Under Mississippi law, the lapse of time between manufacture and sale is not within itself, and of itself, a bar to products liability. However, the plaintiff must carry the burden of establishing by a preponderance of the evidence that the product when sold was in a defective condition, unreasonably dangerous to the user or the consumer; the product must reach the user or consumer without substantial change in the condition existing at the time of sale; and the defective condition must be a substantial element in the cause of the injury, Ford Motor Company v. Matthews, 291 So.2d 169 (Miss., 1974). A showing that a product had a mechanical defect is not enough if it did not cause or contribute to the cause of the injury, Walton v. Chrysler Motor Corporation, 229 So.2d 568, 572 (Miss., 1969).


We now review the evidence in the light of this substantive law and in keeping with the Boeing standard.


The undisputed evidence established that when the cage attached to this crane is raised to the level at which it is to be retained until released it is held there by a foot brake operated by the crane operator. When the operator wishes to lower the cage he releases some of the foot pressure which is being exerted on the brake and the speed of the descent is governed by the amount of the pressure released. The only method for determining the speed of descent is to watch the cage carefully as it is brought down. The accident report prepared by Baggett Construction Company stated only that the operator of the crane felt the basket being lowered too fast, applied the brake, and Fairley's right knee buckled and hit a mid-angle brace, injuring his right knee.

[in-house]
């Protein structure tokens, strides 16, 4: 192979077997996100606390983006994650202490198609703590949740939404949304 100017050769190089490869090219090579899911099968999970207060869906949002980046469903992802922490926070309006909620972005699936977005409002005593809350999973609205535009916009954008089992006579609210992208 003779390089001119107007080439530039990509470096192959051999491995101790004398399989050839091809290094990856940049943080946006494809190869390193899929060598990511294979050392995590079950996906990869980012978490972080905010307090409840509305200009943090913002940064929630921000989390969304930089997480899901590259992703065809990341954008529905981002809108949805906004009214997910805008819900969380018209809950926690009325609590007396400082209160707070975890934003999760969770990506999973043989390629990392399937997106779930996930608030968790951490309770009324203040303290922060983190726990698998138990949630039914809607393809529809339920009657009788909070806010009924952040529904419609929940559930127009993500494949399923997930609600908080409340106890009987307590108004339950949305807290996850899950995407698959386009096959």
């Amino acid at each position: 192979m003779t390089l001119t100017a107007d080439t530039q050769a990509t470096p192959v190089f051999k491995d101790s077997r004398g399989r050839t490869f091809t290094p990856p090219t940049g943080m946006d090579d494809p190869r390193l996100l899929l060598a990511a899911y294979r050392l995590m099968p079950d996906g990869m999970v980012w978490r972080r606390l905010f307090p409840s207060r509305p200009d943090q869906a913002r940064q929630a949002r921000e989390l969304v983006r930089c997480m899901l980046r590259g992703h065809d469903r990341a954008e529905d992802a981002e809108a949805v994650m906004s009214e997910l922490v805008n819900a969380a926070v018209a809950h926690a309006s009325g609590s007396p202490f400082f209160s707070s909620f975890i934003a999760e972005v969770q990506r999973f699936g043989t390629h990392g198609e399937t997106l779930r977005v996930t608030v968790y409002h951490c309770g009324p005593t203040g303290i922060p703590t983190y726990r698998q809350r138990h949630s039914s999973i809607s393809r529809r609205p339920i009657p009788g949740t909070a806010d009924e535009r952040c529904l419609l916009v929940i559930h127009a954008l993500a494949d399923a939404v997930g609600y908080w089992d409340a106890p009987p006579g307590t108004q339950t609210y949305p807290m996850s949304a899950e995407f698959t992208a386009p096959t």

Two crane operators, a construction superintendent, and a crane expert concluded that the most likely cause of the accident was operator error.


In two depositions, Operator DeLaughter testified that although he had released only a reasonable amount of foot pressure the cage descended at an unreasonable rate of speed. As to the sudden stop, he claimed that he eased back on the brake but the cage nevertheless came to a sudden, abrupt stop.


The only defect in the crane asserted by any witness was that the brakes were rough and tended to "grab". This is what DeLaughter testified to and two other crane operators agreed that the brakes were rough. Their testimony was that when the cage was being lowered at a reasonable rate of speed the brakes would sometimes hold smoothly and at other times would "grab", causing the cage to sway from side to side. This, of course, shed no light on what caused the cage to descend halfway to the ground at a dangerous rate of speed before the operator stopped it. It pointed to no defect or dangerous condition in the crane as it came from the manufacture-seller which could have, or did, cause the dangerous rate of speed. With a cage descending at such a rate of speed and already within fifty feet of the ground the operator would naturally try to stop it and stop it he did, so abruptly that the resulting impact injured Fairley, as any sudden stop in an automobile or other occupied moving object is likely to do. Operators and supervisors who had seen the 999-C cage rise and descend thousands of times testified that they had never seen such a free fall on the 999-C either before or after Fairley's injury.


We are forced to the conclusion that while a Boeing jury could have found that the 999-C had brakes which on occasion were rough or grabbed, the record is simply devoid of evidence that when American Hoist & Derrick sold this crane, or at any subsequent time for that matter, it had a defect which caused the cage to take the free fall which directly precipitated this regrettable accident. We are unable to see how, on this record, a reasonably minded jury could negate the fact that if the operator had released only the proper amount of brake pressure the rapid descent would not have occurred. Roughness of the brakes, or a tendency to grab when applied, could not have caused the dangerously speedy pay out of the cable to which the cage was suspended.


The judgment of the District Court is reversed and the cause is remanded with directions to enter judgment for the appellant.